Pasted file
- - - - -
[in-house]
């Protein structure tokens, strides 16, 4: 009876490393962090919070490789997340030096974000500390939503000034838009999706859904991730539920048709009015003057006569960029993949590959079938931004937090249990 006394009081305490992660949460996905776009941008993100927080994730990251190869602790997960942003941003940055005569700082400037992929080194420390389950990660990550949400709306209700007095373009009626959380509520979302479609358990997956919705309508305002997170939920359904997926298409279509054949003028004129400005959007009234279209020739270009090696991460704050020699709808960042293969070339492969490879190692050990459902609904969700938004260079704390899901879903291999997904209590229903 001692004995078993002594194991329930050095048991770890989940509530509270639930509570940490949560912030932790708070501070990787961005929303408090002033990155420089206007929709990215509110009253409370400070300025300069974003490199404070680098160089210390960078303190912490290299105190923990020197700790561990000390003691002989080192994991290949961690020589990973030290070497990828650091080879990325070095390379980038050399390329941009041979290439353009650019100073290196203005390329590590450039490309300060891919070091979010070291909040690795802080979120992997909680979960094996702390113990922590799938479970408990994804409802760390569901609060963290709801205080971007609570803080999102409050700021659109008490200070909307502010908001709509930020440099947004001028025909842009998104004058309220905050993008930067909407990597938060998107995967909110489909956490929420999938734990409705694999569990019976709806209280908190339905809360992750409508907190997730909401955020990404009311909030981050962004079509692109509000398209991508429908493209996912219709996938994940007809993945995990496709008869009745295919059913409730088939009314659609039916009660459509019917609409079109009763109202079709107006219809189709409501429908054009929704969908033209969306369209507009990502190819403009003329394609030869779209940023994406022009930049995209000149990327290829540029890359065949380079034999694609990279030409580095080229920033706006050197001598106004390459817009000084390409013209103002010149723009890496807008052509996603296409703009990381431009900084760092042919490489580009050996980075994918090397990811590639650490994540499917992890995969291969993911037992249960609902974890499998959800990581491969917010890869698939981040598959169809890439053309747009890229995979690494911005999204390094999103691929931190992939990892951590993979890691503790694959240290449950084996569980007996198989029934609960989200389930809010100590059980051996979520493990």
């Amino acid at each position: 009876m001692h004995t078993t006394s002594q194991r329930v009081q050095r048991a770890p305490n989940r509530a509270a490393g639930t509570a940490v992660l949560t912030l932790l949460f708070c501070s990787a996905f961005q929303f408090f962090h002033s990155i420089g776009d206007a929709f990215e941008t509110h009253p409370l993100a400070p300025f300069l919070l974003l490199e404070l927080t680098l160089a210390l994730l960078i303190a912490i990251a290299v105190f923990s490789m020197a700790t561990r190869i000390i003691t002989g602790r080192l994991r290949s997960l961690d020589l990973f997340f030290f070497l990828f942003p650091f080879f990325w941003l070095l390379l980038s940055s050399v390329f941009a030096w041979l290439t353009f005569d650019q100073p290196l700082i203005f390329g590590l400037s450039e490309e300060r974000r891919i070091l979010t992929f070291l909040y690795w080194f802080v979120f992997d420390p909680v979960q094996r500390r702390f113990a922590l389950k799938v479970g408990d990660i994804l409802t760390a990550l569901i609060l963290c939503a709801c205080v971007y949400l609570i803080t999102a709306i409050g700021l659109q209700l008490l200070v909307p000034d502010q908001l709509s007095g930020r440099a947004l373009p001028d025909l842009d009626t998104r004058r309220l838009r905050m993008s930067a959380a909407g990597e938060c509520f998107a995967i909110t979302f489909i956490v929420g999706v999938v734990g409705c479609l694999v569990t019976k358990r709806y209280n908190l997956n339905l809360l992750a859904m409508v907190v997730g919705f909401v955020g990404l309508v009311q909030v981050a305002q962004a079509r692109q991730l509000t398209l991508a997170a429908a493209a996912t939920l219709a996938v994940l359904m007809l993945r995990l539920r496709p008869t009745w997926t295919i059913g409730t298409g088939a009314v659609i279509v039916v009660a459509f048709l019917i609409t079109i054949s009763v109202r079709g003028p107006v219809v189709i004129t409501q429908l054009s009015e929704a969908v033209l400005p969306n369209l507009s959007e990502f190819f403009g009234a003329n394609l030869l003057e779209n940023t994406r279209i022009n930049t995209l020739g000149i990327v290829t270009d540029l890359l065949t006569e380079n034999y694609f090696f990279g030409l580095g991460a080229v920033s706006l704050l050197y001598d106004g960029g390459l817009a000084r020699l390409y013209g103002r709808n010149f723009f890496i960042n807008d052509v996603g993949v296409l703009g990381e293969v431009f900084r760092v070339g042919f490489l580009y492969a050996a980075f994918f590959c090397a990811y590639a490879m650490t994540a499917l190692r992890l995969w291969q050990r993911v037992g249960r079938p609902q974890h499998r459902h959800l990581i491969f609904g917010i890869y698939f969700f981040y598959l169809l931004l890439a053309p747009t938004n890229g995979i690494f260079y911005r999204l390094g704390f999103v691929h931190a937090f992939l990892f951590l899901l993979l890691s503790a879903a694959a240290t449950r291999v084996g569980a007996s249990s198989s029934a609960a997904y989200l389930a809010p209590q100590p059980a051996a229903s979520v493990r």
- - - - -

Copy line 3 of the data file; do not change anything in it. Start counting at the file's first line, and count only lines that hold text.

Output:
């Amino acid at each position: 009876m001692h004995t078993t006394s002594q194991r329930v009081q050095r048991a770890p305490n989940r509530a509270a490393g639930t509570a940490v992660l949560t912030l932790l949460f708070c501070s990787a996905f961005q929303f408090f962090h002033s990155i420089g776009d206007a929709f990215e941008t509110h009253p409370l993100a400070p300025f300069l919070l974003l490199e404070l927080t680098l160089a210390l994730l960078i303190a912490i990251a290299v105190f923990s490789m020197a700790t561990r190869i000390i003691t002989g602790r080192l994991r290949s997960l961690d020589l990973f997340f030290f070497l990828f942003p650091f080879f990325w941003l070095l390379l980038s940055s050399v390329f941009a030096w041979l290439t353009f005569d650019q100073p290196l700082i203005f390329g590590l400037s450039e490309e300060r974000r891919i070091l979010t992929f070291l909040y690795w080194f802080v979120f992997d420390p909680v979960q094996r500390r702390f113990a922590l389950k799938v479970g408990d990660i994804l409802t760390a990550l569901i609060l963290c939503a709801c205080v971007y949400l609570i803080t999102a709306i409050g700021l659109q209700l008490l200070v909307p000034d502010q908001l709509s007095g930020r440099a947004l373009p001028d025909l842009d009626t998104r004058r309220l838009r905050m993008s930067a959380a909407g990597e938060c509520f998107a995967i909110t979302f489909i956490v929420g999706v999938v734990g409705c479609l694999v569990t019976k358990r709806y209280n908190l997956n339905l809360l992750a859904m409508v907190v997730g919705f909401v955020g990404l309508v009311q909030v981050a305002q962004a079509r692109q991730l509000t398209l991508a997170a429908a493209a996912t939920l219709a996938v994940l359904m007809l993945r995990l539920r496709p008869t009745w997926t295919i059913g409730t298409g088939a009314v659609i279509v039916v009660a459509f048709l019917i609409t079109i054949s009763v109202r079709g003028p107006v219809v189709i004129t409501q429908l054009s009015e929704a969908v033209l400005p969306n369209l507009s959007e990502f190819f403009g009234a003329n394609l030869l003057e779209n940023t994406r279209i022009n930049t995209l020739g000149i990327v290829t270009d540029l890359l065949t006569e380079n034999y694609f090696f990279g030409l580095g991460a080229v920033s706006l704050l050197y001598d106004g960029g390459l817009a000084r020699l390409y013209g103002r709808n010149f723009f890496i960042n807008d052509v996603g993949v296409l703009g990381e293969v431009f900084r760092v070339g042919f490489l580009y492969a050996a980075f994918f590959c090397a990811y590639a490879m650490t994540a499917l190692r992890l995969w291969q050990r993911v037992g249960r079938p609902q974890h499998r459902h959800l990581i491969f609904g917010i890869y698939f969700f981040y598959l169809l931004l890439a053309p747009t938004n890229g995979i690494f260079y911005r999204l390094g704390f999103v691929h931190a937090f992939l990892f951590l899901l993979l890691s503790a879903a694959a240290t449950r291999v084996g569980a007996s249990s198989s029934a609960a997904y989200l389930a809010p209590q100590p059980a051996a229903s979520v493990r």